Thursday, November 1, 2012

Turning to stone is hard work!

Kristin Russo, an English teacher and writer, reads TENDING TO GRACE to her high school classes each year. She says the novel is an English teacher's dream. This year she asked if her Scituate, RI, students could write to me and discuss the book.

I said, "Sure!"

Here's what they had to say:

From Ed: I found your figurative language to be rather extraordinary, and it really hooked me in. "Only God’s perfect” foreshadows that mistakes will be made in the future. I love the way you show instead of tell, it makes the book more flowing and rhythmic. Your writing is very smooth and just takes me for a ride.

From Robert: In the beginning of the book you said that Cornelia curls up into a ball and pushes her feelings back into her toes and turns to stone. I really got the impression that she was forcing herself not to say anything and to show no emotion, like a stone.

From Abbie: When you wrote “They’re dandelions. They’re sending off their seeds, becomin’ something new. This is a lucky day, Cornelia.” To me this symbolizes Cornelia becoming something new.

Alisha wrote: I love it when she talks metaphorically about turning into a shadow. I can see her doing that. "I am a shadow. I burrow deeper within myself and pray that if the other kids don't see me, they won't talk to me. I pretend I am the desk, the book, the floor, and we all expect less of me each day. I try not to lose myself, but the shame of always looking at my feet beats me deeper and deeper into the earth, planting me as surely as my mother planted tulip bulbs one summer, face down." I adore the detail. I can see a woman planting tulips face down. I can see a girl looking at her feet.

From Lindsay: Thank you for using the carrots to describe how Cornelia feels. It helped me to understand that Cornelia feels like her mom doesn’t want her anymore. Cornelia is all upset when Agatha pulls the baby carrots out of the ground and throws them to the side. Then Cornelia sits there and replants them, hoping they will grow.

From Troy: I love how you used the metaphor, “Turning to stone is hard work.” That really shows me how Cornelia is acting to her family, and it helped me understand more about her mom. Also, Cornelia’s sock collection is really the only thing that Cornelia has. She has purple socks, Christmas socks, wool socks, and homemade socks. Every sock you could imagine...but with one sock missing, the pair is worthless. It's the same with family....

From Sydney: I LOVED how Agatha was planting the carrots and she had a pile of the throwaway carrots and Cornelia said, "I look at her throwaways and see myself." I thought that was super-creative and hinted about how Cornelia feels about her mom just dumping her.

And Gabby agreed: “I really like the way you used Cornelia ripping all the baby carrots out of the ground and she puts them all in a big pile and calls them the throwaways because that's what she feels like. We know Cornelia feels like this because her mom and her boyfriend just drop her off at her aunt's house, who she's never even met ...

From Taylor: Your use of figurative language helped me understand how Cornelia and Agatha's thoughts, feelings, and emotions change and/or stay the same throughout the book.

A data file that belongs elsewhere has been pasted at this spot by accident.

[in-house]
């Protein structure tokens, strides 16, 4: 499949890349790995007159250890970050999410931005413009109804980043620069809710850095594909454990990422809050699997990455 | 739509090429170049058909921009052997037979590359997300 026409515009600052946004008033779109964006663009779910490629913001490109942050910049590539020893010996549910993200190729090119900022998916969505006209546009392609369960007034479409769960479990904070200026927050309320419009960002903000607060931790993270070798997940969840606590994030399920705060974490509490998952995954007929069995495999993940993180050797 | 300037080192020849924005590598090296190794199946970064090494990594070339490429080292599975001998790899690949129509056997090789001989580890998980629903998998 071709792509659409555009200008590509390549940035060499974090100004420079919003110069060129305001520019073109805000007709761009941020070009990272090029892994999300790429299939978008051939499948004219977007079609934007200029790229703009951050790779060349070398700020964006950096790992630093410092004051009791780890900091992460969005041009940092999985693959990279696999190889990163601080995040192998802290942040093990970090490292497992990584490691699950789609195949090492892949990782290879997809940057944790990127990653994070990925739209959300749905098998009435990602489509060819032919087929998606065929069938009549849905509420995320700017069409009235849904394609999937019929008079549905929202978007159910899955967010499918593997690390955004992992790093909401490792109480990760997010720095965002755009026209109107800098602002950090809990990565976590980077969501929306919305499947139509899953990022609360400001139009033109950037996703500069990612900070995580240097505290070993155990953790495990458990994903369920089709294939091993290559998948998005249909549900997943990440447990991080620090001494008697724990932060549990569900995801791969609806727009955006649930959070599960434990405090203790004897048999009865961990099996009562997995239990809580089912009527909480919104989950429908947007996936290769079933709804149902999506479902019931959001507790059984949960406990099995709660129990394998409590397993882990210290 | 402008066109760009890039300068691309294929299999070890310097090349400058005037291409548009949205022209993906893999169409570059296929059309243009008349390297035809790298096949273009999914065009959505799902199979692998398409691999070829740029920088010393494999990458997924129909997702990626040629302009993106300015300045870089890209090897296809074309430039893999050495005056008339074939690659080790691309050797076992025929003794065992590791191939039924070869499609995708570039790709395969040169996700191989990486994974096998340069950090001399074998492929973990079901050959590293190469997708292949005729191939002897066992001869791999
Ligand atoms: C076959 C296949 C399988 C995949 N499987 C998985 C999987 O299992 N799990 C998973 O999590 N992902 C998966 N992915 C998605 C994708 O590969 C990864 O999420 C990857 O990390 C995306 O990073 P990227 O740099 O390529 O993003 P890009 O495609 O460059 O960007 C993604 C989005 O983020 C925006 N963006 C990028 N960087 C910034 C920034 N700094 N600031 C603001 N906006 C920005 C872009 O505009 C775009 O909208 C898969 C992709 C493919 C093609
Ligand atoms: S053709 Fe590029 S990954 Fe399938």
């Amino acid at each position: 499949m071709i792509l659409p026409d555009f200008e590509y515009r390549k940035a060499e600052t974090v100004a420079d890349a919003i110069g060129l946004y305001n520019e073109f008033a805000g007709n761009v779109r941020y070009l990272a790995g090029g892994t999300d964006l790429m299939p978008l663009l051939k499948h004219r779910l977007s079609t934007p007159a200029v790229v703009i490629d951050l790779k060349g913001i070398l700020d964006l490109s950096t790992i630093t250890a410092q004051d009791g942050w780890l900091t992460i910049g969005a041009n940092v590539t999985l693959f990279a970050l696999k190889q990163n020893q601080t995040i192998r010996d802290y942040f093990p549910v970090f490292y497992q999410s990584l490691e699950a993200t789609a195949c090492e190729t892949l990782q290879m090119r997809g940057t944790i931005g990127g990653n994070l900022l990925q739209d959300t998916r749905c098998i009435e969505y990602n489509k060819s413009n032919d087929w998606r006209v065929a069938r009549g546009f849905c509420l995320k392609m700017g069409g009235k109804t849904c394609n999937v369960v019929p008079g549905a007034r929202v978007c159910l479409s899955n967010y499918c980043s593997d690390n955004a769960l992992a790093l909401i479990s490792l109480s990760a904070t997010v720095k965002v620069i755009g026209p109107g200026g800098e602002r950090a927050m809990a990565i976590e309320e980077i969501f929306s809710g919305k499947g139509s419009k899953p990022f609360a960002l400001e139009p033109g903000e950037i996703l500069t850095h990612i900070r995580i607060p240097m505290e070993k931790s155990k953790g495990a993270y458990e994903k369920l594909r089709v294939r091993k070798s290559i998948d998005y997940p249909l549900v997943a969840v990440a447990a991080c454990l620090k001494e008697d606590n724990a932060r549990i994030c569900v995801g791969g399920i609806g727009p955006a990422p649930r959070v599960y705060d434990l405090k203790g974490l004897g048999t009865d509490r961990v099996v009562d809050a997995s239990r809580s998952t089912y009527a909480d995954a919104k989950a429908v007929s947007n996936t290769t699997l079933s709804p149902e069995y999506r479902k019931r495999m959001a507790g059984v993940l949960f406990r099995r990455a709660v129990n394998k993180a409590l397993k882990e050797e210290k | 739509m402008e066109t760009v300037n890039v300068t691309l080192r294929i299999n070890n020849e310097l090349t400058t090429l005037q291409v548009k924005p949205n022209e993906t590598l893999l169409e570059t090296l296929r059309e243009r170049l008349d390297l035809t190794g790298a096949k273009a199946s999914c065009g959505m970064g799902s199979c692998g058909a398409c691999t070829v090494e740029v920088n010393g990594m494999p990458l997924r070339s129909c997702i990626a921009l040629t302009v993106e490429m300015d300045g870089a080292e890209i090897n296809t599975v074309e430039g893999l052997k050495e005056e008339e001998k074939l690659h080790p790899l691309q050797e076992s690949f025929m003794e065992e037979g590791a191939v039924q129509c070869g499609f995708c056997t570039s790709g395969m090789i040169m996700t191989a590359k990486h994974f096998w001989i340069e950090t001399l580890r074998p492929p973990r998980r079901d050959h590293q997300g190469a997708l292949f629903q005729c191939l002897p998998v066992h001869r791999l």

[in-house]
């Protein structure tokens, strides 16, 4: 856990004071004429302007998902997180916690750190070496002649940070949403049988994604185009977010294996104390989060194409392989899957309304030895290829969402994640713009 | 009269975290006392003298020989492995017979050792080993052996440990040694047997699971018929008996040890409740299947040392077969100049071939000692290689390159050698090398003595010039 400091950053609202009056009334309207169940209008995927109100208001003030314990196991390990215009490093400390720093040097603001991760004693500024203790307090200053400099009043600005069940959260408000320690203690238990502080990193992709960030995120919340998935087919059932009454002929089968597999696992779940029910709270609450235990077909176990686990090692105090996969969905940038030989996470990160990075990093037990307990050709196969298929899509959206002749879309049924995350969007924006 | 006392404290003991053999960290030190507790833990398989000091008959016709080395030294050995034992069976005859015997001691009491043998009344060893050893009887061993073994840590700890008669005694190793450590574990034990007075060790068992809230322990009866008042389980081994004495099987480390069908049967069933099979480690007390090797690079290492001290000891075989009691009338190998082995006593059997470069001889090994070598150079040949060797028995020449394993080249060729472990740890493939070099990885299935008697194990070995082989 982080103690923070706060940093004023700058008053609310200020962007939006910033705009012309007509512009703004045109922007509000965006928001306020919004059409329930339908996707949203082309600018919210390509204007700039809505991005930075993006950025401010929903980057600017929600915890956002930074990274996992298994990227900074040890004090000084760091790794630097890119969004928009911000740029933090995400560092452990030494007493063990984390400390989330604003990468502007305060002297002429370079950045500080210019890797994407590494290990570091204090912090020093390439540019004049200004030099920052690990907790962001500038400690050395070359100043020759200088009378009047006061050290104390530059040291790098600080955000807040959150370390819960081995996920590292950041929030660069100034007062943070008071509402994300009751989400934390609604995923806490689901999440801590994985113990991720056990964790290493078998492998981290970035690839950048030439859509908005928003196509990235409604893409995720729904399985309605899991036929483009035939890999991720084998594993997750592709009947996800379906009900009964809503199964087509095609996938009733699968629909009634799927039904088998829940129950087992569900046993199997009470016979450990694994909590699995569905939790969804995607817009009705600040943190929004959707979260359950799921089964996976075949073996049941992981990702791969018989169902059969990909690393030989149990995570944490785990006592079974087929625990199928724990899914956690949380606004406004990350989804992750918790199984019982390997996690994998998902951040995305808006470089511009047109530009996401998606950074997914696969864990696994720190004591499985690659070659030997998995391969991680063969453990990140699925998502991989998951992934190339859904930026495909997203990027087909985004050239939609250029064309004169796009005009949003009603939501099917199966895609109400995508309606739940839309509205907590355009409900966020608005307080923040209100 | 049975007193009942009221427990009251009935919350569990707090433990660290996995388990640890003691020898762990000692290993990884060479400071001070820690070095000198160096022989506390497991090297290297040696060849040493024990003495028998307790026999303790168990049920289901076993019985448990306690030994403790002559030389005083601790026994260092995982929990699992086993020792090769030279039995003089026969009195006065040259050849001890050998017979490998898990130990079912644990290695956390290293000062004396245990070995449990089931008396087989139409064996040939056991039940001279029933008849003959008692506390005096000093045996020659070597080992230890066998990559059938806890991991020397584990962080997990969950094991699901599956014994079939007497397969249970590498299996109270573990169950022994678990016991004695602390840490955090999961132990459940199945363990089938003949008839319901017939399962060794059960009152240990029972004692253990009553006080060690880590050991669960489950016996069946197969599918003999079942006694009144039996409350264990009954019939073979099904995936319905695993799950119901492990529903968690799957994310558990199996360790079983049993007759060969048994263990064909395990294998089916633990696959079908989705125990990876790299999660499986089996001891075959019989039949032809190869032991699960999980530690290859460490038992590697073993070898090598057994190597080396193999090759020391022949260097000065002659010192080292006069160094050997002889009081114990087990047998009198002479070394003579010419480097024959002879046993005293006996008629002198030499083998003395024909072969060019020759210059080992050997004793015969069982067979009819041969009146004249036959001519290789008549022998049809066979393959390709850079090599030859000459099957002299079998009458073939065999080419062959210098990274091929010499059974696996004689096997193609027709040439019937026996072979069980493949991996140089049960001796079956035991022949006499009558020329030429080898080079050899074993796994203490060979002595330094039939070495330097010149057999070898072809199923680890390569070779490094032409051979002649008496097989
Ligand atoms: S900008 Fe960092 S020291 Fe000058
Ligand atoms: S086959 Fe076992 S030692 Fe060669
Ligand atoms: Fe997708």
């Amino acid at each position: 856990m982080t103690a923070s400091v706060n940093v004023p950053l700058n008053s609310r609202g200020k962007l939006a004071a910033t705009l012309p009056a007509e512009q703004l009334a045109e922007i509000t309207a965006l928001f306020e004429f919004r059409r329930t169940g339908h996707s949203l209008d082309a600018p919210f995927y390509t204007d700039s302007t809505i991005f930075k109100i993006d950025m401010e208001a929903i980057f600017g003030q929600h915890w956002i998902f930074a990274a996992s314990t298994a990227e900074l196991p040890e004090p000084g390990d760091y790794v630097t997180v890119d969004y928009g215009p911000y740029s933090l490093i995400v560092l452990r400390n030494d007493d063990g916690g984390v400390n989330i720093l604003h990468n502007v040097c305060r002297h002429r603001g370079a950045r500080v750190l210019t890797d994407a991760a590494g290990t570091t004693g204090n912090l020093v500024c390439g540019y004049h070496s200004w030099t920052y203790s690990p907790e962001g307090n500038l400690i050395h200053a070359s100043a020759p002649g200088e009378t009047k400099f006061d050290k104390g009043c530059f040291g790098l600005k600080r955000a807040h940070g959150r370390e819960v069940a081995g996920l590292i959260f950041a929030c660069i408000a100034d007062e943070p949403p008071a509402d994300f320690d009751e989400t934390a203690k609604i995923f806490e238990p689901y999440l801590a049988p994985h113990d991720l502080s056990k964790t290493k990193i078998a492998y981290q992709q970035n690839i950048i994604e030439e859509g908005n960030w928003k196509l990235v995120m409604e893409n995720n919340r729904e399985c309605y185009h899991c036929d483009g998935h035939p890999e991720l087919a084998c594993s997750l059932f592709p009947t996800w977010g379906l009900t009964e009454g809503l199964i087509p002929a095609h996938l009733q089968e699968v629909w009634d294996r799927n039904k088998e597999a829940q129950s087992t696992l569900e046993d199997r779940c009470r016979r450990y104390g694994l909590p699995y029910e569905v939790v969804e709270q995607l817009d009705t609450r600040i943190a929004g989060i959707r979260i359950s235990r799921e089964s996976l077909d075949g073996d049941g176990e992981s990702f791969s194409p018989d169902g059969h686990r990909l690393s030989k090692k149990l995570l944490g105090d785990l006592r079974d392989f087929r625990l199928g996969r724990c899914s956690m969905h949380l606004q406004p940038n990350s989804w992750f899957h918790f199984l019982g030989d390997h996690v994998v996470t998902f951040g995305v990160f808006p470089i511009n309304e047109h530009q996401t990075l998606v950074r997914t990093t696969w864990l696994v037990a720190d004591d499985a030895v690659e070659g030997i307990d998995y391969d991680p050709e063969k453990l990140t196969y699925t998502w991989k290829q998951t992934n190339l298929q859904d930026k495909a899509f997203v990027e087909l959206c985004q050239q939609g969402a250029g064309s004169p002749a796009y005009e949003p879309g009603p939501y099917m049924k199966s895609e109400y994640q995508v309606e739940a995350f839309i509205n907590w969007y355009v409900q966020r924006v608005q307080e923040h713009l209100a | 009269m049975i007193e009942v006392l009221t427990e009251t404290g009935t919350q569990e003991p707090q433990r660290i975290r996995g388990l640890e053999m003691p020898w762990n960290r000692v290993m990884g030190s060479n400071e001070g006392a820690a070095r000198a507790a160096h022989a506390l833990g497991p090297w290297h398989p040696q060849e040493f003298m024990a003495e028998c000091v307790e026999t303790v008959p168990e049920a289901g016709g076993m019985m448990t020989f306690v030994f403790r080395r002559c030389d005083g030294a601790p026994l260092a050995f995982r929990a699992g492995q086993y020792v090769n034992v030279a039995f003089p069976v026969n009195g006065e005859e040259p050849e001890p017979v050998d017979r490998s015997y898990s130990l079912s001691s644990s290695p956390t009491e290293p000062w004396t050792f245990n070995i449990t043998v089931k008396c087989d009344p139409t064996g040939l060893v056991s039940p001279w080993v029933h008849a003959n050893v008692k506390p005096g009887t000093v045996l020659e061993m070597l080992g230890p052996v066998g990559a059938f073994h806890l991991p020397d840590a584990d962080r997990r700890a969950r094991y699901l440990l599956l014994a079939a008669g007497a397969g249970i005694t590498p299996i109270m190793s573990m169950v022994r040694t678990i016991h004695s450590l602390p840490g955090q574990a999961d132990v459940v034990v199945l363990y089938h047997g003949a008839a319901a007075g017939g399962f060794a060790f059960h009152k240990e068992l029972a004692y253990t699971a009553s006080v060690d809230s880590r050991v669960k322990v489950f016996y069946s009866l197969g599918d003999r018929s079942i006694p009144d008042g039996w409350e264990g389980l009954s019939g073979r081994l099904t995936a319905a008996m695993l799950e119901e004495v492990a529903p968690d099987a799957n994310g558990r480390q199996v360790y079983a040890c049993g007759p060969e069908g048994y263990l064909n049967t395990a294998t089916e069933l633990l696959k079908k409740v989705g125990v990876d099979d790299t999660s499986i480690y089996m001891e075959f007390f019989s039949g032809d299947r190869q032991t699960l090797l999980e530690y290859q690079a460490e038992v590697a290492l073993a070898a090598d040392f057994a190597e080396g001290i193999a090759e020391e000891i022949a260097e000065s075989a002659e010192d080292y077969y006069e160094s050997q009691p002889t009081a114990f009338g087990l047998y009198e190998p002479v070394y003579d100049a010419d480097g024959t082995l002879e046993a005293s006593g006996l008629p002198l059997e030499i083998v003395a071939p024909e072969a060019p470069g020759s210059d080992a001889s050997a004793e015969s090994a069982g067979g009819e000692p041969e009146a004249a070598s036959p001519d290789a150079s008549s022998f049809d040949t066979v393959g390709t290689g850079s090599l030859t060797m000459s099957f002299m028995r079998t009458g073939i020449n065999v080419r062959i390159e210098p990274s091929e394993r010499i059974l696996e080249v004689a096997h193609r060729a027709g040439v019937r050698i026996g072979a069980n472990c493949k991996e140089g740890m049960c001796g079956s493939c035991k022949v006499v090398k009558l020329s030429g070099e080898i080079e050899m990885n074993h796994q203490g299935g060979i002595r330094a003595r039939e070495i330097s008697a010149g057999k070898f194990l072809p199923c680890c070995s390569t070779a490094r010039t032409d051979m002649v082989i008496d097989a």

From Alexandria: “This is my old girl Esther,” is about Agatha's outhouse. I think you are trying to show that Agatha is a very lonesome person and she names non-human objects to make it seem like she has other people or company around her.

From Andrew: "A house with clapboards looser than old skin" foreshadows that Agatha's house is a dump.

From Jessica: I want to know if Cornelia ever becomes more comfortable with herself and if she is able to believe that other people are there for her. My honest opinion is that if she can't accept herself, she’ll never believe anyone else can.

From Maria: The way you describe Cornelia's life had such on impact on me. It feels as if Cornelia is a real girl stuck living a life like this. What I never expected was that a teacher would tell her that she should be in an honor's class.

Several students discussed the turning to stone metaphor, including Brendan, Ryan, and Andrew. Shea said that the stone metaphor helped show what Cornelia has to do in order to keep her anger inside. "This shows that Cornelia doesn't want the attention that she could be getting ..." Caitlyn said, "The way you use figurative language and imagery to describe the characters is why I find this book so interesting." Holly said, "The style of writing in this book is very enrapturing, it keeps me wondering what will happen next."

Jamie liked the part where Cornelia doesn't like Yodels: "That really showed that her taste buds had grown up, and that she had grown up a little quickly." Jenna liked the way the barn was described with "the dry smell of crushed hay." Kyra said that when Cornelia asks Agatha, “Why d-d-d-don't we leave them where they are?” it helped her to see that you can point something out to your audience, without directly telling them.

Hannah said: While I was reading the book I really wanted to know that Cornelia would be okay and that she would go to Vegas and have a wonderful life. I held onto that. Then I realized that Agatha and Cornelia can probably fix each other.

And boy did I love what Robert had to say: "I can already tell that this is going to be a great book that will somehow change the way I look at things."

Tomorrow I will blog about what it is like to teach TENDING TO GRACE, from their teacher's perspective.

Thanks everybody!